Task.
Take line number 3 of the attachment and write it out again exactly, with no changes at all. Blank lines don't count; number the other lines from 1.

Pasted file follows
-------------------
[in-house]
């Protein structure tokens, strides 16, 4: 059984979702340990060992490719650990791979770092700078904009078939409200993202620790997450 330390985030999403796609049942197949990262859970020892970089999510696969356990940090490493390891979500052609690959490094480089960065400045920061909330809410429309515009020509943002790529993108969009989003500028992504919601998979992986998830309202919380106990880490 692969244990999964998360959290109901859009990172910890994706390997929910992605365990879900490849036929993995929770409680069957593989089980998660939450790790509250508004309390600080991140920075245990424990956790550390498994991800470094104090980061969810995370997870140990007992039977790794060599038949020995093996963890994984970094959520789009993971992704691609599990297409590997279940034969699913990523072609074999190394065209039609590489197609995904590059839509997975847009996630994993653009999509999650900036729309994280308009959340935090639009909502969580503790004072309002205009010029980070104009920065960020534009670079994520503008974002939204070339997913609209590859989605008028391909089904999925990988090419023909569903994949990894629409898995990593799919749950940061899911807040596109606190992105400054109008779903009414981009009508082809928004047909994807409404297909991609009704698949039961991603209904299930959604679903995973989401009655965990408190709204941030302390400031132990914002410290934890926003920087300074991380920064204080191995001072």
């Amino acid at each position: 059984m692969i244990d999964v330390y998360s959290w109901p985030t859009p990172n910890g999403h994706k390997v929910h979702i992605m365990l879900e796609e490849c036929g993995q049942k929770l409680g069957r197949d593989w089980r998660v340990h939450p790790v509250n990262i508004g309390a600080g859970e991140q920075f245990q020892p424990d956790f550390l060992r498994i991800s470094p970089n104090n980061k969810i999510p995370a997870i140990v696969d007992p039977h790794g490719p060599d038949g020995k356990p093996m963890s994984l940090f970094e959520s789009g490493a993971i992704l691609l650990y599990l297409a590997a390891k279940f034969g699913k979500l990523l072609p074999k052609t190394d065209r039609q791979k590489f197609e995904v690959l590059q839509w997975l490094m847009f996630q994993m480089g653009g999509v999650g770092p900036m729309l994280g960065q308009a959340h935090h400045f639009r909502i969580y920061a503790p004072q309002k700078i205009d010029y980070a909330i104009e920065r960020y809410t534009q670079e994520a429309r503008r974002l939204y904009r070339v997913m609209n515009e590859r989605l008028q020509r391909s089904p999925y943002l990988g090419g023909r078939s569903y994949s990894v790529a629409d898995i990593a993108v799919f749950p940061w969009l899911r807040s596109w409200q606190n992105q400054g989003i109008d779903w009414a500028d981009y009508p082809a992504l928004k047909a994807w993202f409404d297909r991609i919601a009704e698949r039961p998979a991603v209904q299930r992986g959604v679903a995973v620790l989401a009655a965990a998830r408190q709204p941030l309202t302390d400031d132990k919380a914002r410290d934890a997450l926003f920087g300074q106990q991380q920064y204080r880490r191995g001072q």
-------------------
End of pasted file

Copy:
């Amino acid at each position: 059984m692969i244990d999964v330390y998360s959290w109901p985030t859009p990172n910890g999403h994706k390997v929910h979702i992605m365990l879900e796609e490849c036929g993995q049942k929770l409680g069957r197949d593989w089980r998660v340990h939450p790790v509250n990262i508004g309390a600080g859970e991140q920075f245990q020892p424990d956790f550390l060992r498994i991800s470094p970089n104090n980061k969810i999510p995370a997870i140990v696969d007992p039977h790794g490719p060599d038949g020995k356990p093996m963890s994984l940090f970094e959520s789009g490493a993971i992704l691609l650990y599990l297409a590997a390891k279940f034969g699913k979500l990523l072609p074999k052609t190394d065209r039609q791979k590489f197609e995904v690959l590059q839509w997975l490094m847009f996630q994993m480089g653009g999509v999650g770092p900036m729309l994280g960065q308009a959340h935090h400045f639009r909502i969580y920061a503790p004072q309002k700078i205009d010029y980070a909330i104009e920065r960020y809410t534009q670079e994520a429309r503008r974002l939204y904009r070339v997913m609209n515009e590859r989605l008028q020509r391909s089904p999925y943002l990988g090419g023909r078939s569903y994949s990894v790529a629409d898995i990593a993108v799919f749950p940061w969009l899911r807040s596109w409200q606190n992105q400054g989003i109008d779903w009414a500028d981009y009508p082809a992504l928004k047909a994807w993202f409404d297909r991609i919601a009704e698949r039961p998979a991603v209904q299930r992986g959604v679903a995973v620790l989401a009655a965990a998830r408190q709204p941030l309202t302390d400031d132990k919380a914002r410290d934890a997450l926003f920087g300074q106990q991380q920064y204080r880490r191995g001072q």